• a potentially infinite stream of weight decomposition lists, with their evaluated weights being a non-decreasing sequence

Algorithm:

1. Maintain a set of weight decomposition lists to be considered next.

2. Maintain a set of evaluating weights of all decomposition lists that have ever been drawn from .

3. Initially, let be obtained from all variables and signature constants.

4. Initially, let .

5. While is non-empty, loop:

1. Remove from a weight decomposition list evaluating to the least weight among all lists in ; let denote that weight.

2. Output to the stream.

3. Insert into .

4. If in step 5a the least evaluating weight in had increased since the previous visit, enter each possible weight decomposition list into that can be built from and some weights from .
More formally: for every (non-constant) function symbol from the signature, enter into each weight decomposition list such that . ∎

###### Algorithm 12.

Term generation from decomposition lists (Term generation from decomposition lists)

Input:

• a pair of goal values ,

• ground substitutions ,

• a finite, or potentially infinite, stream of weight decomposition lists, ordered by ascending evaluation weight.

Output (if the algorithm terminates):

• a term of minimal weight such that for .

Algorithm:

1. Maintain a partial mapping that yields the term of least weight considered so far (if any) for each value pair such that and , if is defined.

2. Maintain a set of minimal terms generated so far.   Terms will be added to it in order of increasing weight; so we can easily maintain a weight layer structure within it.   More formally: for each weight , let be the set of all minimal terms generated so far that have weight .

3. Initially, let be the empty mapping.

4. Initially, let , for each .

5. While the input stream of weight decomposition lists is non-empty, loop:

1. Let be the next list from the stream, let denote the weight it evaluates to.

2. For all , loop:

1. Build the term . This term has weight by construction.

2. Let , and .

3. If is undefined, then

3. If , then stop with success:
is a term of minimal weight such that .

6. Stop with failure: no term with exists. ∎

Note that the loop in step 5 may continue forever, if the input stream is infinite but no solution exists.   Next, we compose Alg. 11 and Alg. 12:

###### Algorithm 13.

Value-pair cached term generation (Value-pair cached term generation)
Input:

• a signature ,

• a computable weight function , for each function symbol

• a pair of goal values ,

• substitutions .

Output:

• a term of minimal weight such that for .

Algorithm:

• Let .

• Feed , all , and into Alg. 11.

• Feed , , and Alg. 11’s output stream into Alg. 12.

• Run Alg. 11 in parallel to Alg. 12 until either algorithm terminates.

Implementation issues:

• The set in Alg. 11 is best realized by a heap (e.g. [AHU74, Sect. 3.4]).

• Since we have in Alg. 11 iff in Alg. 12, the former test can be implemented by the latter one, thus avoiding the need for an implementation of .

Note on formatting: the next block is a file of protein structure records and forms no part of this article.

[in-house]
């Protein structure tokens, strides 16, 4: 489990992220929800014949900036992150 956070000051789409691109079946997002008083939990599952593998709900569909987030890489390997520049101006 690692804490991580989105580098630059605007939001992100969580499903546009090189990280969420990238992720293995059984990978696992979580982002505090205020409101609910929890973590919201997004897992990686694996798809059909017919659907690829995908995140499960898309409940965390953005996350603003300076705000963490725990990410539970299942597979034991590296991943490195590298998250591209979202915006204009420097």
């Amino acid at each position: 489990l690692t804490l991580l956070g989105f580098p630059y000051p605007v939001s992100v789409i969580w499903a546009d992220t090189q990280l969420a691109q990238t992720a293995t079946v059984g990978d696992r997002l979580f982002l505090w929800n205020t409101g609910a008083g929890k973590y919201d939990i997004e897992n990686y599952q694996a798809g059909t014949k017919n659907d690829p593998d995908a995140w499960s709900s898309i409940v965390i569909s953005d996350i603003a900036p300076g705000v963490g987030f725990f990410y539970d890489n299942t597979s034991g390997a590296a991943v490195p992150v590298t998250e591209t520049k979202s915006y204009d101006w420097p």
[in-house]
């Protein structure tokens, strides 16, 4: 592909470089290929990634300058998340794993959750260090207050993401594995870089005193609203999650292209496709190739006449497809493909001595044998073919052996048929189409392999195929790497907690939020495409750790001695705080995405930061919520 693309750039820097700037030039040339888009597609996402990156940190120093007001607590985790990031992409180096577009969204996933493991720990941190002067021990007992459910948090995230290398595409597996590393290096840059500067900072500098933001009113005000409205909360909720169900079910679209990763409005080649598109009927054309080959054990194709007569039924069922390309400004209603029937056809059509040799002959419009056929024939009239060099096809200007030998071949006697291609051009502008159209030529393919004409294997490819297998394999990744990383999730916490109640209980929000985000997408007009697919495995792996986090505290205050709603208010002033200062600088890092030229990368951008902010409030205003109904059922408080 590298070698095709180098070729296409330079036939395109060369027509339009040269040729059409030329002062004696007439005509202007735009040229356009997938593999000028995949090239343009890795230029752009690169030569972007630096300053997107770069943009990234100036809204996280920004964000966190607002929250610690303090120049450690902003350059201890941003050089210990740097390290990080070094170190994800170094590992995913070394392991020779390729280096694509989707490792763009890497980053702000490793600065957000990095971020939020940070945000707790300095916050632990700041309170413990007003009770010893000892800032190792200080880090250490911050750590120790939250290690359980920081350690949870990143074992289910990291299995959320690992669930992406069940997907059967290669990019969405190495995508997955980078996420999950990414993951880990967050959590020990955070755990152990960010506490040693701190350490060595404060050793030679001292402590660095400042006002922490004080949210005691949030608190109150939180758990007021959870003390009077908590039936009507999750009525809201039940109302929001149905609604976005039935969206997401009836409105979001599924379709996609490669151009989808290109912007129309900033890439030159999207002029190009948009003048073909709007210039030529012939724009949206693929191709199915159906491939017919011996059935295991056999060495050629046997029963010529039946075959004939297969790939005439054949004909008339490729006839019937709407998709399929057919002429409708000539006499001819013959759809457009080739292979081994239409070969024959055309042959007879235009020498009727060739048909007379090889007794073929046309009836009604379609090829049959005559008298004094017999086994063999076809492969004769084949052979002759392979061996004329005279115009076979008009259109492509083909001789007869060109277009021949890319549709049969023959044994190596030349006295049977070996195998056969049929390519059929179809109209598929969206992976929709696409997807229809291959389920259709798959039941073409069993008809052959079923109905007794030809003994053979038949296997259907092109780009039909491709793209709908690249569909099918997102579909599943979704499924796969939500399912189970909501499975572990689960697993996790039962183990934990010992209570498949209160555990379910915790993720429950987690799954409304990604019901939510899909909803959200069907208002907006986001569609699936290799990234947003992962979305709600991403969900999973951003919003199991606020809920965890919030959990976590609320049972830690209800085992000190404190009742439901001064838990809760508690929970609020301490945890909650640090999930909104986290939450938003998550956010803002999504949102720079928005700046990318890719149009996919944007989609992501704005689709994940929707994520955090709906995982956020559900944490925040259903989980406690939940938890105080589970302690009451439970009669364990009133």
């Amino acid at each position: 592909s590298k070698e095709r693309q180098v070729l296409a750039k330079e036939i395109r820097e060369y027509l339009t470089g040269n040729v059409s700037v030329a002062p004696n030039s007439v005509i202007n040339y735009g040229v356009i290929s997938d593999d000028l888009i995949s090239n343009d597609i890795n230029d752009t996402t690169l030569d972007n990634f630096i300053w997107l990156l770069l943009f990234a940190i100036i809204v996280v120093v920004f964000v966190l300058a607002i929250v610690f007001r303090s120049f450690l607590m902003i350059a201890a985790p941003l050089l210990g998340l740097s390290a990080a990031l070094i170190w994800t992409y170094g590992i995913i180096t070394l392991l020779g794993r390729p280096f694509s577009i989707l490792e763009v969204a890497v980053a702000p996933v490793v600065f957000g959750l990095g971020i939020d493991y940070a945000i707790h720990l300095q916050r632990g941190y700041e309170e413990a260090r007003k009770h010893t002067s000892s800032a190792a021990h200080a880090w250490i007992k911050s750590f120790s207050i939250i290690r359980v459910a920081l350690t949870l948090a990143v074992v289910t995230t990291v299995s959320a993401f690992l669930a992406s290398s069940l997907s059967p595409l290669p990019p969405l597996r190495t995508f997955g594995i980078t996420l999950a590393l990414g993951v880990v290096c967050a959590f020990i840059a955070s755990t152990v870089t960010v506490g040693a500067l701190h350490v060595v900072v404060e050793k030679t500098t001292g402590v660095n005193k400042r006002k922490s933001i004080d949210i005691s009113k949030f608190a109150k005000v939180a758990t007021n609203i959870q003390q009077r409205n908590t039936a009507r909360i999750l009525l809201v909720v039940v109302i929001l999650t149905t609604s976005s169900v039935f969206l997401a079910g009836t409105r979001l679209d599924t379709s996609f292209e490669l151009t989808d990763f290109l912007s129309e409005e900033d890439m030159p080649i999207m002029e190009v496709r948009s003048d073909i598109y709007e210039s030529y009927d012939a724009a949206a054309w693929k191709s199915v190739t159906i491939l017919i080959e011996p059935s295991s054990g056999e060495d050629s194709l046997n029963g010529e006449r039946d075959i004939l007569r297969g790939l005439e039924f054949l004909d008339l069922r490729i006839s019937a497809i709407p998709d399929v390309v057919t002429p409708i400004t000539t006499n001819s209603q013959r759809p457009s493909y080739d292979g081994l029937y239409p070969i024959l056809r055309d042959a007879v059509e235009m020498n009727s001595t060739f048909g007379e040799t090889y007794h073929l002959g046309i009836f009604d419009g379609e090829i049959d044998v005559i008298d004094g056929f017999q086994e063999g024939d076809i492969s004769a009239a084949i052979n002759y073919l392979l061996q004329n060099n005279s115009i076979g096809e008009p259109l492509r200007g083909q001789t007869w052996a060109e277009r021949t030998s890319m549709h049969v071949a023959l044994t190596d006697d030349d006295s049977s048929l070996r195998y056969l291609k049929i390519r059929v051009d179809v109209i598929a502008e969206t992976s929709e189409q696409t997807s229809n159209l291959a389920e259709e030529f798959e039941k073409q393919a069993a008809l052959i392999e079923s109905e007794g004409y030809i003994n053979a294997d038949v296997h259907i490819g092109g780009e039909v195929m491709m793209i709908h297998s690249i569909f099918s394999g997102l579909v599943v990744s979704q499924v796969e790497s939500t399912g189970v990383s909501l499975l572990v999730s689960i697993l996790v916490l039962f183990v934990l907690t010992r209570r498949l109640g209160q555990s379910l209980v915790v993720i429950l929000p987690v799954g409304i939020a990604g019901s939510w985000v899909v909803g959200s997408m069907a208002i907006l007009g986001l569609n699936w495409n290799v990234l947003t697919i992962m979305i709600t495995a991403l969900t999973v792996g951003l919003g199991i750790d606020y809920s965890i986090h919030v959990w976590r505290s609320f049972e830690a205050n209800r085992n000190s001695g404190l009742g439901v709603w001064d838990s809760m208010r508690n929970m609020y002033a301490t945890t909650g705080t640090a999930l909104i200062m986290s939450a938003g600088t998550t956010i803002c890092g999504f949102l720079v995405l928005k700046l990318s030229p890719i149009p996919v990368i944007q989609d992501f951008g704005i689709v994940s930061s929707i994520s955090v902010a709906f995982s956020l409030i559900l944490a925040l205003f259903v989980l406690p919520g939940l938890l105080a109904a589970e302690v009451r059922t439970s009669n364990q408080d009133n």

• The mapping in Alg. 12 is best implemented by a hash table (e.g. [AHU74, Sect. 4.2]) of balanced trees (e.g. [AHU74, Sect. 4.9]).

• The sets in Alg. 12 are just segments of one global list of terms, ordered by non-decreasing weight .

• The test in step 5iiiC of Alg. 12 can be speeded-up by initializing to a special non-term entry “”. ∎

###### Example 14.

Fibonacci sequence (Fibonacci sequence)
Figure 2 shows an example state of Alg. 11 and 12, employed to obtain a law for the sequence .   It assumes the weight from Exm. 8, slightly modified by assigning weight , rather than , to variable symbols.

In the left part, in red, the Alg. 11 state is shown, with weight decomposition lists given in infix notation.   The list was just drawn from .   It evaluates to weight , which occurs for the first time, so all lists buildable from and some member of are entered into , of which , , and are shown as examples.

In the right part, in blue, the Alg. 12 state is shown.   To the right of each term in some , its evaluation value under and , i.e.  is given; note that both values agree for ground terms.   Alg. 12 is just building all terms corresponding to the input weight decomposition list , i.e. all sums of two generated minimal terms from .   After the term has been built and entered into , the term is currently under consideration.   It evaluates to the normal form and under and , respectively.   Looking up the pair with reveals that there was already a term of less weight with these values, viz. ; so the term is discarded.   Next, the term will be built, evaluating to ; lookup via will show that this is the goal pair, and the algorithm will terminate successfully, with as a law term for the given sequence.   We tacitly ignored commutative variants of buildable terms, such as , , and ; see Sect. 4.3 below for a formal treatment.

Figure 3 shows the detailed run of Alg. 11 in this example, up to the state shown in Fig. 2 (left).   Figures 4 and 5 show the full run of Alg. 12, until the solution is found.   For sake of brevity we again ignored commutative variants and some other trivial computations (marked “skipped” in the step field). ∎